A hardworking and versatile player, Taylor has really impressed in a wholly uninspiring Bolton team. He has always had an eye for goal but this season has seen his best return with a league tally entering double figures. Obviously enjoying playing further forward, Taylor has settled in very well as the left hand side of a 4-3-3 or 4-5-1. His dangerously accurate left boot has not only paid dividends for him, but it serves battering rams Elmander and Davies quite nicely as well.
I’m not a fan of Sam Allardyce. That’s another rant for another day. But while he’s no longer associated with Bolton, his accomplishments and influence cannot be overlooked and are still very much evident. This is embodied by Kevin Davies; a no-nonsense centre forward who leads the line with strength and aggression. His limits as a player are obvious, but Davies’ years at Bolton have seen him adapt his game to be a consistently effective performer at the top level. Has had the best goalscoring season of his career, that saw him catch the eye of Fabio Capello (albeit briefly).
Kirkland’s constant injuries have regrettably robbed us of a genuinely international class goalkeeper. And while he may have individually underachieved throughout his career, his performances for Wigan mean they continue to overachieve. It’s a testament to Kirkland’s natural ability that he’s been able to help the smallest club in the league (probably 3 leagues) stay afloat the last few years. Similar to Ledley King, he only “does” match days. But this curbed training regiment is obviously working for the pair as they’ve both enjoyed their most successful season in a good while. Might be the way forward.
A complete unknown to most, Turner was a prominent figure in Hull’s magnificent start to the season. With eye-catching performances against Arsenal and Liverpool, Turner was mentioned for an England call up that few could have argued with. The turn of the year saw Hull plummet from Europe to relegation, but Turner has been the unmistakable bright spark of The Tigers retched 2009. Will no doubt incur the advances of many teams this summer.
Another relatively unfamiliar name, Ilunga was signed on a season-long loan by Alan Curbishley about 10 minutes before he was unceremoniously sacked. Under Gianfranco Zola Ilunga he has proven to be an excellent acquisition, acclimatising to the Premiership comfortably. Typical of modern day full backs, he is as capable in his own half as he is the oppositions. Ilunga’s consistent displays established him as regular in the first XI and culminated in him signing a permanent deal at Upton Park.
After two underwhelming seasons at Villa, Petrov finally started to justify the hype this year with a number of commanding performances alongside Gareth Barry. Playing a lot deeper than he (and we) were accustomed to, Petrov has flourished with this additional time and space in which to operate. Most surprisingly Petrov has shown added ‘bite’ to his game, assuming a great deal of defensive responsibility that was never previously associated with his game.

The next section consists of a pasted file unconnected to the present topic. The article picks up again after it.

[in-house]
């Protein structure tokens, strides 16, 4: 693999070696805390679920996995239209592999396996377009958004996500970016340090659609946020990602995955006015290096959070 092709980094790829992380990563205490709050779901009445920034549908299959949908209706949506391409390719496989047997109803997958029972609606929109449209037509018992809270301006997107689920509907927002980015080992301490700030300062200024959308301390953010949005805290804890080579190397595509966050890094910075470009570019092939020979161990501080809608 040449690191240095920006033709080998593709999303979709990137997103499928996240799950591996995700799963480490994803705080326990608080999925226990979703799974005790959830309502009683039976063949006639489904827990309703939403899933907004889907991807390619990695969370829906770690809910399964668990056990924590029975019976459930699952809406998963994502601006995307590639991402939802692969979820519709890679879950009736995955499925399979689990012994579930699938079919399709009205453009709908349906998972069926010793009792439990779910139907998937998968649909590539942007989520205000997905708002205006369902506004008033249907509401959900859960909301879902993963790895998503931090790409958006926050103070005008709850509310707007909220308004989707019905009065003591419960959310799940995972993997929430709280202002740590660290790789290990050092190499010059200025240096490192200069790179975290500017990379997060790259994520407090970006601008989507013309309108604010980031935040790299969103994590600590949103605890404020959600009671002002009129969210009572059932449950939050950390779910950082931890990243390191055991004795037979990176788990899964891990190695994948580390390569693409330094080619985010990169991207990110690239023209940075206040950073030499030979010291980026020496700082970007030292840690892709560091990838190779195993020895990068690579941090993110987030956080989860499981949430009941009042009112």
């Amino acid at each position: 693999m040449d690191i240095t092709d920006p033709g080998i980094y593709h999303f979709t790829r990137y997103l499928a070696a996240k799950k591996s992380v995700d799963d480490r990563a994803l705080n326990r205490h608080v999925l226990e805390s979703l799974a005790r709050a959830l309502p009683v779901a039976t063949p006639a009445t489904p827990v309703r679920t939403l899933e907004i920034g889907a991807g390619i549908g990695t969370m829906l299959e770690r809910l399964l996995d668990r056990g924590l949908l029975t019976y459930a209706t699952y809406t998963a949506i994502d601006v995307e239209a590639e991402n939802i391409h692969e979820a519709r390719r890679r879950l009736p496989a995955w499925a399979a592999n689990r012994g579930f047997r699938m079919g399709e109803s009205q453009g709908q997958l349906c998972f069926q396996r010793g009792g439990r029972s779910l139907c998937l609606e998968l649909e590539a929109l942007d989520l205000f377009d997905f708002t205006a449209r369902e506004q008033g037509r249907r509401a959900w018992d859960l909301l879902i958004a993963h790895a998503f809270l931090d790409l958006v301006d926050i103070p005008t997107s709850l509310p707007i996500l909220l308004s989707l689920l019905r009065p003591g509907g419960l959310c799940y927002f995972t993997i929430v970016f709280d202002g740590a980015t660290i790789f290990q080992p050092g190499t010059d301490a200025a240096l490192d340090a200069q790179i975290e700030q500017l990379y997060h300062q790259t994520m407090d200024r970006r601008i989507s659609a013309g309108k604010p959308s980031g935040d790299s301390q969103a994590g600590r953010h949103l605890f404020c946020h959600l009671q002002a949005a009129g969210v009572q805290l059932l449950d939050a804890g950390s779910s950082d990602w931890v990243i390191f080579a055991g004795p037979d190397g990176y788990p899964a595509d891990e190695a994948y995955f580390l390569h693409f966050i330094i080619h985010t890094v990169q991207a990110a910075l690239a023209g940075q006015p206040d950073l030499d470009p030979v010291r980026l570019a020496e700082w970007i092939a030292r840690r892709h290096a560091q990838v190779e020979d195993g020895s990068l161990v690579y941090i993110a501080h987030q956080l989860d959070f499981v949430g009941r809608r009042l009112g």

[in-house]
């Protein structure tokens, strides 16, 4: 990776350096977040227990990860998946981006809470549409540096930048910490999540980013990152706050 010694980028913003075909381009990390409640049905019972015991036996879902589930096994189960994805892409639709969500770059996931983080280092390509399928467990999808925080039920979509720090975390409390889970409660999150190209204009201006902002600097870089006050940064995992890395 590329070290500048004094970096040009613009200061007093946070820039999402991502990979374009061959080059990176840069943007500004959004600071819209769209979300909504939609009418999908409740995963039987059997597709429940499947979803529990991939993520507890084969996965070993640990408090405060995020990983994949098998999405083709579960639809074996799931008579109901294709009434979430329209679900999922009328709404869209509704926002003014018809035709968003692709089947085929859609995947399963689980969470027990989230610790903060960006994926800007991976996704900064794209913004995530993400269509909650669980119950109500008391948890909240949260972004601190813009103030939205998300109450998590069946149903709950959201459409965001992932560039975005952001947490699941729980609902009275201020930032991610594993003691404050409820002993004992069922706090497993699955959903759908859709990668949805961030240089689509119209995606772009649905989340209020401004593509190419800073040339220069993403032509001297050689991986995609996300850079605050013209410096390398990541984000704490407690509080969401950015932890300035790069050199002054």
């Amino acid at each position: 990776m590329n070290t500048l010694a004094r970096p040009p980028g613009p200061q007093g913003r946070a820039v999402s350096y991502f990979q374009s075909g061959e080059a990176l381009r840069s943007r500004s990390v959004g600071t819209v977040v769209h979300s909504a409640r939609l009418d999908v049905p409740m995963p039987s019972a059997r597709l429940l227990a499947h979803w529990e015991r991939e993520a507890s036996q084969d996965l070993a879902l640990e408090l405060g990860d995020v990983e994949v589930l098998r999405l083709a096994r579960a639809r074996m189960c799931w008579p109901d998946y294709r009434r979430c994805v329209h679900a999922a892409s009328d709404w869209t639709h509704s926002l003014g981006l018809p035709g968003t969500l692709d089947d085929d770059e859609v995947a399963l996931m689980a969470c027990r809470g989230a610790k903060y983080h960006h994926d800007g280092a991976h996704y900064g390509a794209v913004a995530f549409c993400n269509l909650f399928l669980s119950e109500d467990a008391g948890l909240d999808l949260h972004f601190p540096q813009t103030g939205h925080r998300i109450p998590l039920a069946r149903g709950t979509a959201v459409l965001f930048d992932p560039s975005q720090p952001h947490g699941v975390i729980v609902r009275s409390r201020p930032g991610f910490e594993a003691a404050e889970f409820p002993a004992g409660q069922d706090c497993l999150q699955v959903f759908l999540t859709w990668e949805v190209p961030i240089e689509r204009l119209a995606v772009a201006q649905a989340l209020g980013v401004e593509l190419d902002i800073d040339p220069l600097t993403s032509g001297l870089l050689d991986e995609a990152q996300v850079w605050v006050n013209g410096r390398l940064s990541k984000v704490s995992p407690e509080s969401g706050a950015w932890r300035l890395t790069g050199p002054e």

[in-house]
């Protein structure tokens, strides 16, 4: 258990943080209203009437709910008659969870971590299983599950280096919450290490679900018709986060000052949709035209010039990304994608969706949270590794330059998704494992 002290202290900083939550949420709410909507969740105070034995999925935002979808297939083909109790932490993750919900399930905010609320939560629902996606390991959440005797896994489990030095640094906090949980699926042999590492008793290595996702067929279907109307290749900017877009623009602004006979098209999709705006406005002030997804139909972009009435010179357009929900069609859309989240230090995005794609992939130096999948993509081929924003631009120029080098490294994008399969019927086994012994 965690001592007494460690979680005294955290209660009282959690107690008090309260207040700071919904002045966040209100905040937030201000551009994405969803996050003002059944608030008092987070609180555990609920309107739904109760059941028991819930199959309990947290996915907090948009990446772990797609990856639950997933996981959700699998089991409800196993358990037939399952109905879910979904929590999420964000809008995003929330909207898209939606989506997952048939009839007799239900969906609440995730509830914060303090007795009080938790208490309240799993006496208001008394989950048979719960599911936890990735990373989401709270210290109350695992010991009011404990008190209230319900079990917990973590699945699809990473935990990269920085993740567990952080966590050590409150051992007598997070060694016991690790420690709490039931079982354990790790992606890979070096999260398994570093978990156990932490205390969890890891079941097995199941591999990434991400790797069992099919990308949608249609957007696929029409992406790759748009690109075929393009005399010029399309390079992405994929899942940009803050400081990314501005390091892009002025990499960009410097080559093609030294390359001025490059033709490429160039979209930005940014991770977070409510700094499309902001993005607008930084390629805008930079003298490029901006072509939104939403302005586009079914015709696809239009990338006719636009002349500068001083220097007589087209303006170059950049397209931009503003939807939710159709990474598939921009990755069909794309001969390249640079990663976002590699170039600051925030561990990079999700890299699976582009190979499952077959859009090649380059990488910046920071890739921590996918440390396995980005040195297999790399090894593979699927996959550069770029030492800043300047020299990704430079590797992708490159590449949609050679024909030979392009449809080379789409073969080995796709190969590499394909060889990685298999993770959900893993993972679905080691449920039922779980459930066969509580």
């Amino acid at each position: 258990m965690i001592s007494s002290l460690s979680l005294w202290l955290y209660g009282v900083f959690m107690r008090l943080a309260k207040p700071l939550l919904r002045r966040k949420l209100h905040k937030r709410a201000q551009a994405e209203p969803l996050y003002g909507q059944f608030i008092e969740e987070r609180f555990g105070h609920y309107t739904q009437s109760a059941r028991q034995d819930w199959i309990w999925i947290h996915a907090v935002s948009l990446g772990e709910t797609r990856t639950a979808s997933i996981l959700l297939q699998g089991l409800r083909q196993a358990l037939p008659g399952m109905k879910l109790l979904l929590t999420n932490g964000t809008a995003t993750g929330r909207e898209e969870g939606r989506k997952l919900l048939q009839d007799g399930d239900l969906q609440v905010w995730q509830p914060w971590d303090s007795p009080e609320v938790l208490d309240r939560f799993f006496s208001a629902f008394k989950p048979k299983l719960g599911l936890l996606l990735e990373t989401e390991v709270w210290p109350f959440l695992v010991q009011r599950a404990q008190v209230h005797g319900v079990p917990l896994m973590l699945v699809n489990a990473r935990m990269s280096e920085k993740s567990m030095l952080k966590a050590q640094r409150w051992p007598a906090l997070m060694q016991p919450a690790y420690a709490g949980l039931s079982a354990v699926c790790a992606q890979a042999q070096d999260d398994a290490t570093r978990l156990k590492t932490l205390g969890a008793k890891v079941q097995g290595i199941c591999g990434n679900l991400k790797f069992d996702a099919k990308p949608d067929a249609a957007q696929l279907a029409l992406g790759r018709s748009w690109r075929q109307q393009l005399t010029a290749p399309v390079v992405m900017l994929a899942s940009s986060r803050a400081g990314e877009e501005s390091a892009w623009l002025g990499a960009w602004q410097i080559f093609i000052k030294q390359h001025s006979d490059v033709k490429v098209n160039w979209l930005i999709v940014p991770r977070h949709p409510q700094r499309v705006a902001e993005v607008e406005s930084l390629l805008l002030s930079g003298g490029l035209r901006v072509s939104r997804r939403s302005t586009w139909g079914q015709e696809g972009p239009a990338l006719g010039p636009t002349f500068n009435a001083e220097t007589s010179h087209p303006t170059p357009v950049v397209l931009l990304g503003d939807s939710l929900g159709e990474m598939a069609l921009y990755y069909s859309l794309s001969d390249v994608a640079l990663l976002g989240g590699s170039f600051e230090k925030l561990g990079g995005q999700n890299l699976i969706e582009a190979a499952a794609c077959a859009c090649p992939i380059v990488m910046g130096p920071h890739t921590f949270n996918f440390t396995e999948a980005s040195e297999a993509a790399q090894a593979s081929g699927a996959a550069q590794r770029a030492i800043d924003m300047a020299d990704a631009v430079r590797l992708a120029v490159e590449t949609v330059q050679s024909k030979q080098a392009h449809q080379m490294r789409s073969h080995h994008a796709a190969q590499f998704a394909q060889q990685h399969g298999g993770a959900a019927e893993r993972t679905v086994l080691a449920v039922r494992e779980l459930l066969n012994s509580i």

During his initial loan spell, Steven Pienaar visibly struggled with the strength and pace of the English Premiership. But David Moyes saw enough to make the diminutive South African’s move permanent (for a mere £2 million). Since then Pienaar has asserted himself as an integral member of the team, developing an almost telepathic understanding with Leighton Baines down Everton’s left. After the devastating injury to Mikel Arteta, Pienaar was looked to to provide much of the team’s creative impetus. He didn’t disappoint as Everton reached the FA Cup Final and cemented their league status as ‘best of the rest’.
Despite being one of the most high profile English strikers of the past 5 years, Crouch still gains more negative attention than positive. Crouch didn’t get off to the best of starts when he returned to Fratton Park as ‘Appy ‘Arry upped and left for Spurs and Tony Adams struggled to inspire as a manager the same way he did as a player. With the club disillusioned, Crouch unselfishly put himself before the team (unlike Defoe) and got to work trying to rejuvenate the FA Cup holders. His eventual tally of 11 went more than a long way to keeping Pompey afloat, but it was Crouch’s all round work ethic that was significantly more key to their survival.
In possessing the most physically imposing team in the top tier, Stoke are an illustration of what heart, determination and often brute force can achieve. Hidden inside these behemoths is Ricardo Fuller, a bit of a journeyman striker who has been unable to reproduce his Championship success at the highest level. But his talents are evident (particularly in an one-dimensional Stoke side) and winning goals against Aston Villa and Arsenal helped banish the Potters as an afterthought. Fuller’s injury, attitude and disciplinary problems are never far away, but when firing on all cylinders his pace, power and skill are a handful for anybody.